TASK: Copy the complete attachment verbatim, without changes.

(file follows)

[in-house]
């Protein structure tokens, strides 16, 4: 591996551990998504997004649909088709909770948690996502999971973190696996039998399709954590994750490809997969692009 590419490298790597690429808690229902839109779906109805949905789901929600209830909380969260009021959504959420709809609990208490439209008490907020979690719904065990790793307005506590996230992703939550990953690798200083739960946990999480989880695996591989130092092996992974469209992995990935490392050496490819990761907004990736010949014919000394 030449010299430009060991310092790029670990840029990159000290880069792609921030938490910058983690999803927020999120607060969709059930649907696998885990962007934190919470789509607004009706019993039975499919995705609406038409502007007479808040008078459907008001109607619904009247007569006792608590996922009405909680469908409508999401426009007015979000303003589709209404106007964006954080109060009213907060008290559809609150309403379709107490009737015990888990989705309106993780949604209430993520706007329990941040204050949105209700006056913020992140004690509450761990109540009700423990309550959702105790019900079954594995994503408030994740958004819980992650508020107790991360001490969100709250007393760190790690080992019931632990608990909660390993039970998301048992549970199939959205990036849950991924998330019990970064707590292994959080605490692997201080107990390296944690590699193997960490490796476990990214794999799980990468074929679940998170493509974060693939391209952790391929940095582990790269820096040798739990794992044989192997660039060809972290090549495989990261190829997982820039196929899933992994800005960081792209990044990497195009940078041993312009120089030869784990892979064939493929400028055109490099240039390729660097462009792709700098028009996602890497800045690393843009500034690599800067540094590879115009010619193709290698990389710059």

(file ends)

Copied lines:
[in-house]
């Protein structure tokens, strides 16, 4: 591996551990998504997004649909088709909770948690996502999971973190696996039998399709954590994750490809997969692009 590419490298790597690429808690229902839109779906109805949905789901929600209830909380969260009021959504959420709809609990208490439209008490907020979690719904065990790793307005506590996230992703939550990953690798200083739960946990999480989880695996591989130092092996992974469209992995990935490392050496490819990761907004990736010949014919000394 030449010299430009060991310092790029670990840029990159000290880069792609921030938490910058983690999803927020999120607060969709059930649907696998885990962007934190919470789509607004009706019993039975499919995705609406038409502007007479808040008078459907008001109607619904009247007569006792608590996922009405909680469908409508999401426009007015979000303003589709209404106007964006954080109060009213907060008290559809609150309403379709107490009737015990888990989705309106993780949604209430993520706007329990941040204050949105209700006056913020992140004690509450761990109540009700423990309550959702105790019900079954594995994503408030994740958004819980992650508020107790991360001490969100709250007393760190790690080992019931632990608990909660390993039970998301048992549970199939959205990036849950991924998330019990970064707590292994959080605490692997201080107990390296944690590699193997960490490796476990990214794999799980990468074929679940998170493509974060693939391209952790391929940095582990790269820096040798739990794992044989192997660039060809972290090549495989990261190829997982820039196929899933992994800005960081792209990044990497195009940078041993312009120089030869784990892979064939493929400028055109490099240039390729660097462009792709700098028009996602890497800045690393843009500034690599800067540094590879115009010619193709290698990389710059």